The Texas Rangers offense is pretty scary. Led by huge seasons from Milton Bradley and Josh Hamilton, they score 5.46 runs per game, and are a nightmare for opposing pitchers. However, throughout the 2008 season, there’s been one place they haven’t been able to generate any offense; first base, a position where its usually very easy to find a hitter.
In fact, their first baseman had hit just .225/.309/.339 as a group. From Ben Broussard to Chris Shelton, they simply haven’t been able to find a hitter who could provide legitimate offense, and so now their search has taken them to Chris Davis, newly promoted from Triple-A Oklahoma.
If there is one thing we know about Davis, it’s that he can hit the baseball a long way. Between Bakersfield and Frisco last season, playing at age 21, he hit 36 home runs in 496 at-bats, establishing himself as the premier offensive prospect in the Texas system. In 297 at-bats at Frisco and Oklahoma before being called up to the big show, Davis had launched 23 home runs. He slugged .685 in the PCL, and even though its a hitter friendly league, you can only regress a .685 slugging percentage for a 22-year-old so far.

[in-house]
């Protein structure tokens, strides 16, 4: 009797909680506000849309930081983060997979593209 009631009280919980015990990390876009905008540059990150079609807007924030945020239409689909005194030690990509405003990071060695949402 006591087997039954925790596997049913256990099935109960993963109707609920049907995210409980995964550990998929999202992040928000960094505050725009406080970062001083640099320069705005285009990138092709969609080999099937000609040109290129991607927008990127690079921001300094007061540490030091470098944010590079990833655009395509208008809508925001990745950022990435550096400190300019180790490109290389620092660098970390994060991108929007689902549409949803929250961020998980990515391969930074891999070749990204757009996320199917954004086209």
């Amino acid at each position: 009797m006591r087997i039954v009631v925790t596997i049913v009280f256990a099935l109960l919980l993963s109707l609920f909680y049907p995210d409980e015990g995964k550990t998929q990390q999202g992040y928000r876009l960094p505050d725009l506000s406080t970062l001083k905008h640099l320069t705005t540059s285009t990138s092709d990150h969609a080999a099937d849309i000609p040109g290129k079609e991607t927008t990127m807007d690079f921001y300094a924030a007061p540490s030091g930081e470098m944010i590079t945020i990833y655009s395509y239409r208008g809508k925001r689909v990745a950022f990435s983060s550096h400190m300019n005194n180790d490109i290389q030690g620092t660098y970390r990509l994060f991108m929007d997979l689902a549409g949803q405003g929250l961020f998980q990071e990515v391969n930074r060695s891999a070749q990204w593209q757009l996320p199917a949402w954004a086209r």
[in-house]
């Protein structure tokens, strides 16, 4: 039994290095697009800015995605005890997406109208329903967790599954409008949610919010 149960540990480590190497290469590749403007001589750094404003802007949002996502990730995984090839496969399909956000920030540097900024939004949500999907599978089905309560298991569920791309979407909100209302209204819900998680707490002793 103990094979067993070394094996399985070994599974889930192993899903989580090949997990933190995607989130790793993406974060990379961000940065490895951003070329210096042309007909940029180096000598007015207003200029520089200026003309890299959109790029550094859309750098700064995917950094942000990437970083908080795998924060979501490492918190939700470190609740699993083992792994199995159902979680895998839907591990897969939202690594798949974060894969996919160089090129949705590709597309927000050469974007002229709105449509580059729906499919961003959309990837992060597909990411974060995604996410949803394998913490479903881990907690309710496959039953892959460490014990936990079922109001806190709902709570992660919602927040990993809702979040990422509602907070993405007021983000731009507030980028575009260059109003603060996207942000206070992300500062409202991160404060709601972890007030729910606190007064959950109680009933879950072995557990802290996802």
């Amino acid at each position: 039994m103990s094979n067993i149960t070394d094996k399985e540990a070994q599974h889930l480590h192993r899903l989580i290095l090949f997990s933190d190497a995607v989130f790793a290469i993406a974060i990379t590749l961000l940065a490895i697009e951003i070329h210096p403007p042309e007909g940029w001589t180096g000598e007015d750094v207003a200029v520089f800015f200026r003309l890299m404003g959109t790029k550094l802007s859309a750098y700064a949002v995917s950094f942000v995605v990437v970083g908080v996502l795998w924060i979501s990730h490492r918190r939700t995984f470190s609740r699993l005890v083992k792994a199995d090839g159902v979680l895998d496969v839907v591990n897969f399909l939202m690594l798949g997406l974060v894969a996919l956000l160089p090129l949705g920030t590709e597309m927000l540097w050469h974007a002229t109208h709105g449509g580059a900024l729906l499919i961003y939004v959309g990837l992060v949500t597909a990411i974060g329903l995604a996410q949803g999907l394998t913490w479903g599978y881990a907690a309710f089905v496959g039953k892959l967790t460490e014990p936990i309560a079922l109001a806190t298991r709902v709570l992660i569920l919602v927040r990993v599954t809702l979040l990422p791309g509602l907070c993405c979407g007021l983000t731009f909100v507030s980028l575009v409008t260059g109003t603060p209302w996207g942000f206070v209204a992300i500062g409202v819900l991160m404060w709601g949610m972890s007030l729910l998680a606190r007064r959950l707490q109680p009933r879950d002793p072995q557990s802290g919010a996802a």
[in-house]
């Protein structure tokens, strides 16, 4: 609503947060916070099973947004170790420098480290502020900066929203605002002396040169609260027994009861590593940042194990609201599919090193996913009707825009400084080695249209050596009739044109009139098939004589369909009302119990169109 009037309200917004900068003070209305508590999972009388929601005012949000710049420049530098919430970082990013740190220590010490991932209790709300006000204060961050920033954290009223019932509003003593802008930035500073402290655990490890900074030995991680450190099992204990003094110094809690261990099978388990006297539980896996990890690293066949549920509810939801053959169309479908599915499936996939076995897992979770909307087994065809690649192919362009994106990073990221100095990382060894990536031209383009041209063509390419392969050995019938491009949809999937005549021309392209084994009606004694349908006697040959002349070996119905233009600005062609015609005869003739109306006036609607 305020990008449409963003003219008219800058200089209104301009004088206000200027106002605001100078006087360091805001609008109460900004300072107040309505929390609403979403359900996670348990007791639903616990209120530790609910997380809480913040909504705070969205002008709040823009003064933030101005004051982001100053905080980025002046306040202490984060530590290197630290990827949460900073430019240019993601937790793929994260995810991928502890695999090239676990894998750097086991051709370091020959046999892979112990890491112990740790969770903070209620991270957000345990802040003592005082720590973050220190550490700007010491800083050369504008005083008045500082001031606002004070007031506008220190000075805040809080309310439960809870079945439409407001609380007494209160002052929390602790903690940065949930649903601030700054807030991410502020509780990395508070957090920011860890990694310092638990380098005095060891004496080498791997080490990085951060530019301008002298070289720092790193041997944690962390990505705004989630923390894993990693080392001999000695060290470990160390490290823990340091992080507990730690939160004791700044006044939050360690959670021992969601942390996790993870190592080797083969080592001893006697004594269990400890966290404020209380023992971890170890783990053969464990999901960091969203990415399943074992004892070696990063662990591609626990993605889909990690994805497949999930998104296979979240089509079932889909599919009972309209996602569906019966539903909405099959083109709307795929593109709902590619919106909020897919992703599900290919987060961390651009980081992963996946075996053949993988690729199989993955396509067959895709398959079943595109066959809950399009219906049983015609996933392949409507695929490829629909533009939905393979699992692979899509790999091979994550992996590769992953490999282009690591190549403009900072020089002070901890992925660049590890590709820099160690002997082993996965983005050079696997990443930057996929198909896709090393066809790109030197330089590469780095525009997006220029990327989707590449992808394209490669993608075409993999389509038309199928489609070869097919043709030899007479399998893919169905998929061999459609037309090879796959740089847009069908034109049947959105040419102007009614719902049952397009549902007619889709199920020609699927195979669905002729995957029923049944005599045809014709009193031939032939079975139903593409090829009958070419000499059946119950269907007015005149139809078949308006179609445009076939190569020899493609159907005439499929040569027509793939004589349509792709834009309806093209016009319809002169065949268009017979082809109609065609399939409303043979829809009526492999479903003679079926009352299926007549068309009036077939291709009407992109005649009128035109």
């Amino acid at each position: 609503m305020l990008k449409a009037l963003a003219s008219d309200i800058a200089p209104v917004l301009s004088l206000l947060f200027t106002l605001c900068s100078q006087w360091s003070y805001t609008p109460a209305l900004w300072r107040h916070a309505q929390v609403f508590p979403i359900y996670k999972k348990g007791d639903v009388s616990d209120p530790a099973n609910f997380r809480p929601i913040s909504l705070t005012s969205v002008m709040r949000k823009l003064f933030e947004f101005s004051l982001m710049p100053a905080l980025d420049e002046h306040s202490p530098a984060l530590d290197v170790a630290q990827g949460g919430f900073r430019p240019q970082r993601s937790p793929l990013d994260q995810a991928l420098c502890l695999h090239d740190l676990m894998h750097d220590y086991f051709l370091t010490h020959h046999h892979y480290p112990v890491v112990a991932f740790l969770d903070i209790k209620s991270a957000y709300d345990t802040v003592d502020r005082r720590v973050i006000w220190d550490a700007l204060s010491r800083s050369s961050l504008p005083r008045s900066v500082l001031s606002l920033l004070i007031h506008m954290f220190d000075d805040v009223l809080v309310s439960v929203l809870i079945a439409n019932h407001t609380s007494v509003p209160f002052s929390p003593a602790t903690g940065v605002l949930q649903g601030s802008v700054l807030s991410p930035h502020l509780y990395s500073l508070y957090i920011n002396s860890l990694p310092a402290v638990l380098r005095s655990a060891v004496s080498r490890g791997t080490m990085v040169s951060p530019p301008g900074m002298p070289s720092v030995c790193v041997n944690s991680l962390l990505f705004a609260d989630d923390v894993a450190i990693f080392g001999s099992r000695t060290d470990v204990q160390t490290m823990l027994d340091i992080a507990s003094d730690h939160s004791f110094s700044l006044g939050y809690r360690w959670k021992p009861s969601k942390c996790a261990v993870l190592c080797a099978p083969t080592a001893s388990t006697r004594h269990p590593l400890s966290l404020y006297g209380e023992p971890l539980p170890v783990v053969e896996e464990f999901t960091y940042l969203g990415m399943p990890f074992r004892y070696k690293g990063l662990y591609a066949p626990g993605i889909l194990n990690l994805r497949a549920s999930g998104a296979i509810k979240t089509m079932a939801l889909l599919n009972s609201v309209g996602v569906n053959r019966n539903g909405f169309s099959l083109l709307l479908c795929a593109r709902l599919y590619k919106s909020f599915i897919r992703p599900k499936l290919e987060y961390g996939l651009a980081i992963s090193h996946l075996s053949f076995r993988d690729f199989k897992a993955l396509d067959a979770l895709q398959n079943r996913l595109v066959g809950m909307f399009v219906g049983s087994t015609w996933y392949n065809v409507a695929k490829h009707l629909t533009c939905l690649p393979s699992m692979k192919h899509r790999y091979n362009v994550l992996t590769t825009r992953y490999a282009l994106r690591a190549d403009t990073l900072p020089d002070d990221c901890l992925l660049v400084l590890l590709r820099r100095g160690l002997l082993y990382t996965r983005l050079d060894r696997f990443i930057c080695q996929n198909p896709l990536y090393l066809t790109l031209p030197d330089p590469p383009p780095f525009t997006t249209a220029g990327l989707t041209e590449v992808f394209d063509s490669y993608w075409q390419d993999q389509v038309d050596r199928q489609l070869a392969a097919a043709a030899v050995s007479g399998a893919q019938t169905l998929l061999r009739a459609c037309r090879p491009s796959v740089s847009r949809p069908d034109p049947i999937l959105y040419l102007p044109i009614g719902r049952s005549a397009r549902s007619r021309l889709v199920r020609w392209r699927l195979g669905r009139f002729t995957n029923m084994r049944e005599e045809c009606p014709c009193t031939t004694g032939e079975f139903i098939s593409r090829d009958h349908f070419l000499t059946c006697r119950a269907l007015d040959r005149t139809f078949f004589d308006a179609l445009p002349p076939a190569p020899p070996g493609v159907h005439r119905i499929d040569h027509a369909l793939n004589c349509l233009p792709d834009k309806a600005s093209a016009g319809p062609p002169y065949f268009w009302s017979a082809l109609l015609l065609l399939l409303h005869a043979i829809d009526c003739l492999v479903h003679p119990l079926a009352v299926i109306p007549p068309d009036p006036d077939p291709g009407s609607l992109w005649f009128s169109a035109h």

Davis has serious power, but unlike a lot of left-handed sluggers, he’s not a guy with old player skills who works the count and draws a lot of walks. Davis, who played third base up through last season, is a very aggressive hitter who is willing to expand his zone in order to try to drive the ball over the wall. Since 2006, he’s drawn just 86 walks in 1,042 trips to the plate, although he has gotten progressively more willing to draw a walk as he’s moved up the ladder.
Talking with one scout, Davis was compared to some kind of hybird of Ryan Braun and Mike Jacobs – not as much raw power as Braun, but a better hitter than Jacobs. Interestingly, both Braun and Jacobs tore the cover off the ball upon reaching the majors, so Texas is certainly hoping that history repeats itself. If Davis can put together the .280/.330/.500 line he’s certainly capable of, it will be a big boost to an already potent offense.
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